Just remember, there is no shame in getting to the cables and turning around. If you don’t feel confident then don’t put yourself or others in danger. The views up to that point are more than enough reason to tackle this hike.

Feeling inspired? You may want to check out some of our other favorite hikes in California or the United States as a whole. Of course, there are also many different things to do in Yosemite National Park. You will probably want to dedicate a large chunk of time to explore the surrounding area once you’ve completed Half Dome. A trip to any destination in the national park will be memorable, and we hope you have an inspiring and successful trip. Also read: Where to Stay in Yosemite National Park

— Update: 20-03-2023 — found an additional article HALF DOME (via the Mist Trail) from the website for the keyword half dome hike details.

Hiking Guide Photos 1 2 3 4 5 6 7

Half dome hike detailsWhat is the most iconic and recognizable rock formation in Yosemite National Park? Half Dome! What peak serves as a beacon and can be seen from all over Yosemite National Park? Half Dome!! What is the most famous and strenuous day hike in Yosemite that includes the intimidating cables near the summit? Half Dome!!! What hike in Yosemite is so overwhelmingly popular that in 2011 the National Park Service had to implement a permit and quota system to eliminate the dangerous crowding and gridlock along the route? HALF DOME!!! For the fit hiker who is up for the physical and logistical challenges, this is an amazing and worthy adventure.

WARNING: While Half Dome is one of the most popular hikes in Yosemite National Park, it should not be taken for granted. This is a long day hike with a strenuous amount of elevation gain, followed by two exposed sections on bare granite at high elevation. This is not a good choice for casual tourists who are not in good hiking shape.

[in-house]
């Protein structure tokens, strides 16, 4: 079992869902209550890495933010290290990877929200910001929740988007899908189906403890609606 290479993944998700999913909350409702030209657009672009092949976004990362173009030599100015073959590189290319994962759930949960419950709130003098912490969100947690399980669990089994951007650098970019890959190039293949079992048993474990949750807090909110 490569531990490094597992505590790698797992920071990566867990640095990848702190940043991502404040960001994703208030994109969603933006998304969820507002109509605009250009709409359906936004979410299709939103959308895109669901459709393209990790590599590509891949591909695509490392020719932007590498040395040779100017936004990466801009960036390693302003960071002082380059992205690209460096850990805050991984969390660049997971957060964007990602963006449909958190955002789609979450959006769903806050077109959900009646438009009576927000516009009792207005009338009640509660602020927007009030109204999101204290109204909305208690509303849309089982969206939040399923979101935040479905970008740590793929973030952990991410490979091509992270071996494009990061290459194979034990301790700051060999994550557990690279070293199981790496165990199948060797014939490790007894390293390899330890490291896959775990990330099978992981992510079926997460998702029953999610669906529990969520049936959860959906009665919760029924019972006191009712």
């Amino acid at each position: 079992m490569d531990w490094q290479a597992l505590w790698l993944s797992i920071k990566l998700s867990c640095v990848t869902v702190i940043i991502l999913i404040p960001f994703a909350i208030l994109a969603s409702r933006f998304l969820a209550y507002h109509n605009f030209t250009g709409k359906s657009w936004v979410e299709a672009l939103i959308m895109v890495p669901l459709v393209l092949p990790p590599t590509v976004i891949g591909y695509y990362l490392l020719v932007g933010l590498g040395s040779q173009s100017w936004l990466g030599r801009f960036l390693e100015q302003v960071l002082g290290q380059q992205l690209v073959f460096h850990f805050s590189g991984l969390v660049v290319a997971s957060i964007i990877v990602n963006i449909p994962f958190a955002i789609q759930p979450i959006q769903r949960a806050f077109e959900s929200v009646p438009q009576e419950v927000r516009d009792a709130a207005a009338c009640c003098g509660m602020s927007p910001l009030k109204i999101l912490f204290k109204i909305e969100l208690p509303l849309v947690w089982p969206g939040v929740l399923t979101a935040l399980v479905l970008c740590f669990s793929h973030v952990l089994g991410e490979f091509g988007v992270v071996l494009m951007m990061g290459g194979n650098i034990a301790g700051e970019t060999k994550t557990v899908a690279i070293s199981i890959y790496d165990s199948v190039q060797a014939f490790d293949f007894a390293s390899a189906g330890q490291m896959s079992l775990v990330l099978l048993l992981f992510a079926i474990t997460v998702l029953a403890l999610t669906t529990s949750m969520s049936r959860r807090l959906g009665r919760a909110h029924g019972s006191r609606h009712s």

Rating:Very strenuous hike with exposured sections near summit
Access:Happy Isles Trailhead (Shuttle Stop 16 along the Yosemite Valley shuttle system)
Time Required:8-12 hours
Length:16.4 miles round trip up Mist Trail to Half Dome and back down John Muir Trail
Elevation Change:4800-ft elevation gain (2000′ to top of Nevada Fall, 2800′ more to summit of Half Dome)
Happy Isles Trailhead: 4000′
Top of Nevada Fall: 6000′
Summit of Half Dome: 8839′
Seasons:Late spring to early fall (typically late May to mid October when the cables are up, dependent on weather) for the summit of Half Dome. Lower portions of the Mist Trail are open year-round.
Permit Required?YES. Access above the Subdome is limited to 300 people a day when the cables are up.

Half Dome Permits–Important:

Due to the epic popularity of this hike, NPS has implemented a permit system, allowing only 300 people a day to the summit of Half Dome when the cables are up. Permits are available in a preseason lottery and a last-minute daily lottery. See the NPS Half Dome Permits page for more information. While your chances of securing a permit on any given day might be only 5-20%, know that when you do this hike you will not have to experience a chaotic gridlock-like crowd at the final cables section.

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Important Tips to Survive Half Dome:

  • Start as early as you can, even before dawn, to maximize the amount of time and daylight for you to summit Half Dome and make it back down safely.
  • Bring a gallon of water with you, especially during the summer months. The upper sections of this hike are hot and dry. Also bring protection from the sun (hat, sunblock, etc.).
  • While the lower portions of the Mist Trail are beautiful, don’t waste your time on them; your goal today is to get to the summit of Half Dome! Come back another day to leisurely soak up the wonderful Mist Trail scenery around Vernal Fall and Nevada Fall.Half dome hike details